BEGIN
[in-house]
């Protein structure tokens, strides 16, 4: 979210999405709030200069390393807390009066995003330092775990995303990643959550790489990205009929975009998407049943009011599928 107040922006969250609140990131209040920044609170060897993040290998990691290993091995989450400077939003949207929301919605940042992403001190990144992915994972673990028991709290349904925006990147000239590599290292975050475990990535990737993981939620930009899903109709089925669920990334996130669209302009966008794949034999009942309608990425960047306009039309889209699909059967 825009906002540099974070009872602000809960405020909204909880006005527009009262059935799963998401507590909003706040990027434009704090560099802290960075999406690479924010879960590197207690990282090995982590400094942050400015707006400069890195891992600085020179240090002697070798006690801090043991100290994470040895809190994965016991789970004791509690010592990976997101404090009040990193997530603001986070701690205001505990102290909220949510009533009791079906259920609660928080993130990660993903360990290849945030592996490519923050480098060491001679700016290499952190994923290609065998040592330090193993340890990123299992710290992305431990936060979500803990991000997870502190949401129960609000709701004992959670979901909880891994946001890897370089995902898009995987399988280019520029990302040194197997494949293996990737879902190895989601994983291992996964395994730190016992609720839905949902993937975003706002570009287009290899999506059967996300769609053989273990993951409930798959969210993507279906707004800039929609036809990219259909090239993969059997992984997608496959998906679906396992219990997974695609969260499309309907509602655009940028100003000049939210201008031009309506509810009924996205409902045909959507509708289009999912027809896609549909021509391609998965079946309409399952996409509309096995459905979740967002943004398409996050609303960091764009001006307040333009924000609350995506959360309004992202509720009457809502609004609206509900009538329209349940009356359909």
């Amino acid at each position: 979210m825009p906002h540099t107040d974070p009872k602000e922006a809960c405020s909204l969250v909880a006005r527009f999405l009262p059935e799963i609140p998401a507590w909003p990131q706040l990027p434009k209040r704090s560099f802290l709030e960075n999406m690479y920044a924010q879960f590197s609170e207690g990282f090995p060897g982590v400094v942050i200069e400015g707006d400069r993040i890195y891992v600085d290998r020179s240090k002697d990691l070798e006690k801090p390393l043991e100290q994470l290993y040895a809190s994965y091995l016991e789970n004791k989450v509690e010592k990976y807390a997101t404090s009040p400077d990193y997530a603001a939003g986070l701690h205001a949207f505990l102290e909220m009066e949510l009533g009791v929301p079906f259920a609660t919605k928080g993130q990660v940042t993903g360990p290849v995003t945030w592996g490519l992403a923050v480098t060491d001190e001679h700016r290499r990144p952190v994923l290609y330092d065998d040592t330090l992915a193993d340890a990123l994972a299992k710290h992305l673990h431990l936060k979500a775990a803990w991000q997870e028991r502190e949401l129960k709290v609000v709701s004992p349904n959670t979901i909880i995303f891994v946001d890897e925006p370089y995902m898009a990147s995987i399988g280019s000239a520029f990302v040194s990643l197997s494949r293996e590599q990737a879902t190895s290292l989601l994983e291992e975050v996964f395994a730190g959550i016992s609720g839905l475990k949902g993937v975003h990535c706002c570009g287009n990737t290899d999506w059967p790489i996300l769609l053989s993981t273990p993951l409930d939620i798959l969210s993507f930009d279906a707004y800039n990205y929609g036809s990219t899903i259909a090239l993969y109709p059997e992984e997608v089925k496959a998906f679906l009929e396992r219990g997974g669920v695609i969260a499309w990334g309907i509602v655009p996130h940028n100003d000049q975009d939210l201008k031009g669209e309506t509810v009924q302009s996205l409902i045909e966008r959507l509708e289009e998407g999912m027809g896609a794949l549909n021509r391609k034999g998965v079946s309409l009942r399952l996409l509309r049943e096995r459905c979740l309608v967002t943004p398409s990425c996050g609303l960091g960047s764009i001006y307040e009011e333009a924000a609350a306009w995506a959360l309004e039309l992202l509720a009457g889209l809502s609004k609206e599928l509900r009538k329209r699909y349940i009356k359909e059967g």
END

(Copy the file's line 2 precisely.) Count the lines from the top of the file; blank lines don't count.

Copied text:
């Protein structure tokens, strides 16, 4: 979210999405709030200069390393807390009066995003330092775990995303990643959550790489990205009929975009998407049943009011599928 107040922006969250609140990131209040920044609170060897993040290998990691290993091995989450400077939003949207929301919605940042992403001190990144992915994972673990028991709290349904925006990147000239590599290292975050475990990535990737993981939620930009899903109709089925669920990334996130669209302009966008794949034999009942309608990425960047306009039309889209699909059967 825009906002540099974070009872602000809960405020909204909880006005527009009262059935799963998401507590909003706040990027434009704090560099802290960075999406690479924010879960590197207690990282090995982590400094942050400015707006400069890195891992600085020179240090002697070798006690801090043991100290994470040895809190994965016991789970004791509690010592990976997101404090009040990193997530603001986070701690205001505990102290909220949510009533009791079906259920609660928080993130990660993903360990290849945030592996490519923050480098060491001679700016290499952190994923290609065998040592330090193993340890990123299992710290992305431990936060979500803990991000997870502190949401129960609000709701004992959670979901909880891994946001890897370089995902898009995987399988280019520029990302040194197997494949293996990737879902190895989601994983291992996964395994730190016992609720839905949902993937975003706002570009287009290899999506059967996300769609053989273990993951409930798959969210993507279906707004800039929609036809990219259909090239993969059997992984997608496959998906679906396992219990997974695609969260499309309907509602655009940028100003000049939210201008031009309506509810009924996205409902045909959507509708289009999912027809896609549909021509391609998965079946309409399952996409509309096995459905979740967002943004398409996050609303960091764009001006307040333009924000609350995506959360309004992202509720009457809502609004609206509900009538329209349940009356359909």